Person:Maud De Braiose (1)

Maud de Braiose
b.1224
d.bef 23 Mar 1300/01 England
Facts and Events
Name Maud de Braiose
Gender Female
Birth[2] 1224 Bramber Castle?
Marriage 1247 King's Stanley, Gloucestershire, Englandto Sir Roger de Mortimer, 6th Baron of Wigmore
Marriage ABT 1256 <, Brecknockshire, Wales>to Brian Knight de Brampton
Death? bef 23 Mar 1300/01 England


the text in this section is copied from an article in Wikipedia

Maud de Braose, Baroness Mortimer (1224 – shortly before 23 March 1301) was a noble heiress, and one of the most important, being a member of the powerful de Braose family which held many lordships and domains in the Welsh Marches. She was the wife of Roger Mortimer, 1st Baron Mortimer, a celebrated soldier and Marcher baron.

A staunch Royalist during the Second Barons' War, she devised the plan to rescue Prince Edward (the future King Edward I of England) from the custody of Simon de Montfort, 6th Earl of Leicester.

She is sometimes referred to as Matilda de Braose.

This page uses content from the English Wikipedia. The original content was at Maud de Braose, Baroness Wigmore. The list of authors can be seen in the page history. As with WeRelate, the content of Wikipedia is available under the Creative Commons Attribution/Share-Alike License.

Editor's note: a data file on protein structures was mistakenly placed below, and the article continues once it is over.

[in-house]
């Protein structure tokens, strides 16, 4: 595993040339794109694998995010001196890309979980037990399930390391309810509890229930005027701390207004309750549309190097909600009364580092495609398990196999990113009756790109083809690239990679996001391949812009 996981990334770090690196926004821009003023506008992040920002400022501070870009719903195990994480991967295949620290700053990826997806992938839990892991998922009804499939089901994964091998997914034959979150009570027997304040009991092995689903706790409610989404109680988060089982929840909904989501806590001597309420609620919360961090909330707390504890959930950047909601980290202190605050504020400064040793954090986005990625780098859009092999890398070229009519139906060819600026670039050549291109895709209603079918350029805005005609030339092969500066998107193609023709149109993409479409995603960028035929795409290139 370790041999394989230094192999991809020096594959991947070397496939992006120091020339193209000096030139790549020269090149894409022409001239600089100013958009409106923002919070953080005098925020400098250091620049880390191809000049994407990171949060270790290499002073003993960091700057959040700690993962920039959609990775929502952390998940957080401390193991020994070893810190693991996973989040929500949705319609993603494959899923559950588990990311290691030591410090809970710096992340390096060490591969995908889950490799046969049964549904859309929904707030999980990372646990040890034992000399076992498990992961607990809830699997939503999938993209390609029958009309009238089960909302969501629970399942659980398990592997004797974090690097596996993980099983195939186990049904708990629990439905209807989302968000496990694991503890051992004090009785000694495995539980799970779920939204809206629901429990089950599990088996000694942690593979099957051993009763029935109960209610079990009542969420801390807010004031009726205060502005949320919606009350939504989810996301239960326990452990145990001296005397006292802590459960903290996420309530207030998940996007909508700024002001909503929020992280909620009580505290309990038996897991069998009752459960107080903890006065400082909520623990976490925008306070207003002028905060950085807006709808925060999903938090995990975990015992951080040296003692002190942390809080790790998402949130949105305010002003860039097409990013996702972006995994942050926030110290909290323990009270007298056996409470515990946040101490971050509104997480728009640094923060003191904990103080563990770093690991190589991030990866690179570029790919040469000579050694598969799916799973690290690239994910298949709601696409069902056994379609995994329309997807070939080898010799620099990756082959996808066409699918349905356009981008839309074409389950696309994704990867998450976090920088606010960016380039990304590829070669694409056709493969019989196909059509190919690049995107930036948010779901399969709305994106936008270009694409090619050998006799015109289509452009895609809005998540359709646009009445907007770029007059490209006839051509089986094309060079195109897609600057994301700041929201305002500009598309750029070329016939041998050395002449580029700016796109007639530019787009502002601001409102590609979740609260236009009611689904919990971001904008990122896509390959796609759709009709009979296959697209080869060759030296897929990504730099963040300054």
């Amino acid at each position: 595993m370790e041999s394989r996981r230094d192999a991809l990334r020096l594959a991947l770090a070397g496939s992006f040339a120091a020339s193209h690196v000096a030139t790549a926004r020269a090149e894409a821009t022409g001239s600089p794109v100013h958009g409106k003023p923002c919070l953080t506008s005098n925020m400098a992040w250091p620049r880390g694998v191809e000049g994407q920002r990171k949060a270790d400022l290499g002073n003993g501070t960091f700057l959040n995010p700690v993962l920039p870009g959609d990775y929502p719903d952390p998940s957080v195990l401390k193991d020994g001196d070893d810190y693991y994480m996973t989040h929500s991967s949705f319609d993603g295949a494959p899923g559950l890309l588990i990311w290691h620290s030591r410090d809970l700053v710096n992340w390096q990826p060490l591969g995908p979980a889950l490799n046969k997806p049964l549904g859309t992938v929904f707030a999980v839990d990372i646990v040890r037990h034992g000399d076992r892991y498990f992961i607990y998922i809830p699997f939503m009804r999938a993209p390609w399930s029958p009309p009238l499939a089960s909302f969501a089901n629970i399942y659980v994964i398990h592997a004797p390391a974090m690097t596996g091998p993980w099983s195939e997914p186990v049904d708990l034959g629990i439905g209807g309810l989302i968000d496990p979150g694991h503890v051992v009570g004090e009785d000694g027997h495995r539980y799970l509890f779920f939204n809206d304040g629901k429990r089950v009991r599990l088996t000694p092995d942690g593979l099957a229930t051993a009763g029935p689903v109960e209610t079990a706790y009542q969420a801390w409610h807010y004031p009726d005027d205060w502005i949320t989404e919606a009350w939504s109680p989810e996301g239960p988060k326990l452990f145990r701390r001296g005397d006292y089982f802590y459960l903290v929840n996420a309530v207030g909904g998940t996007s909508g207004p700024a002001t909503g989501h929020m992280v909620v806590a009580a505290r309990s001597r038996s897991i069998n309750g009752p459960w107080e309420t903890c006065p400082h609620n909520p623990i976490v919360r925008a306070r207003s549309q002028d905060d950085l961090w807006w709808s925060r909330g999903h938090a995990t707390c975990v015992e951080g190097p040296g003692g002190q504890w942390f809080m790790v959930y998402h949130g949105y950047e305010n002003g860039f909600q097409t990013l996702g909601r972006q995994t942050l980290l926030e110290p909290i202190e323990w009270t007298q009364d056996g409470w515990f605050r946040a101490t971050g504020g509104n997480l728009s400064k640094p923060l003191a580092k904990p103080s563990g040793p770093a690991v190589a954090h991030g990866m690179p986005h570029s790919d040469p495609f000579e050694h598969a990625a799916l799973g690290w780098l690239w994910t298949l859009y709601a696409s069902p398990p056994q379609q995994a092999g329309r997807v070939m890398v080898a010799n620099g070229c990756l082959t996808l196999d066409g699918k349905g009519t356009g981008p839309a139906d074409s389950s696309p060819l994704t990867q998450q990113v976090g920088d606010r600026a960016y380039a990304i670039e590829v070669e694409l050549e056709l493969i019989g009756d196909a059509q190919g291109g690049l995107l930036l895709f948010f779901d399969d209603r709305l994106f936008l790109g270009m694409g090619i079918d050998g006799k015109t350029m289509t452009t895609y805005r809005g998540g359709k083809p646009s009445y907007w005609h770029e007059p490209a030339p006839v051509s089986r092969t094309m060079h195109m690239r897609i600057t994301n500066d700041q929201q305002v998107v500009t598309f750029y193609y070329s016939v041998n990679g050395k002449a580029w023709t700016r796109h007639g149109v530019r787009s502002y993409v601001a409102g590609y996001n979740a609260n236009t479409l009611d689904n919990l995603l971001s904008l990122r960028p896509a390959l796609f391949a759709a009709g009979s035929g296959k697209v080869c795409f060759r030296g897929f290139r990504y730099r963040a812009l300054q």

References
  1.   Maud de Briouze, in Lundy, Darryl. The Peerage: A genealogical survey of the peerage of Britain as well as the royal families of Europe.
  2. Maud de Braose, Baroness Wigmore, in Wikipedia: The Free Encyclopedia. (Online: Wikimedia Foundation, Inc.).
  3.   MATILDA de Briouse, in Cawley, Charles. Medieval Lands: A prosopography of medieval European noble and royal families.
  4.   Lanthony Abbey no. 2, in Dugdale, William; Henry J Ellis; Bulkeley Bandinel; Roger Dodsworth; and John Caley. Monasticon Anglicanum: a history of the abbies and other monasteries, hospitals, frieries and cathedral and collegiate churches, with their dependencies, in England and Wales, also of such Scotch, Irish, and French monasteries as were any manner connected with religious houses in England. (London: Longman, Hurst, Rees, Orme & Brown, 1817-1830), Vol. 6, pt. 1, p. 134.

    Matildis secunda filia supradicta, fuit desponsata domino Rogero de Mortuomari, domino de Wyggemore, de quibus Edmundus Mortuomari.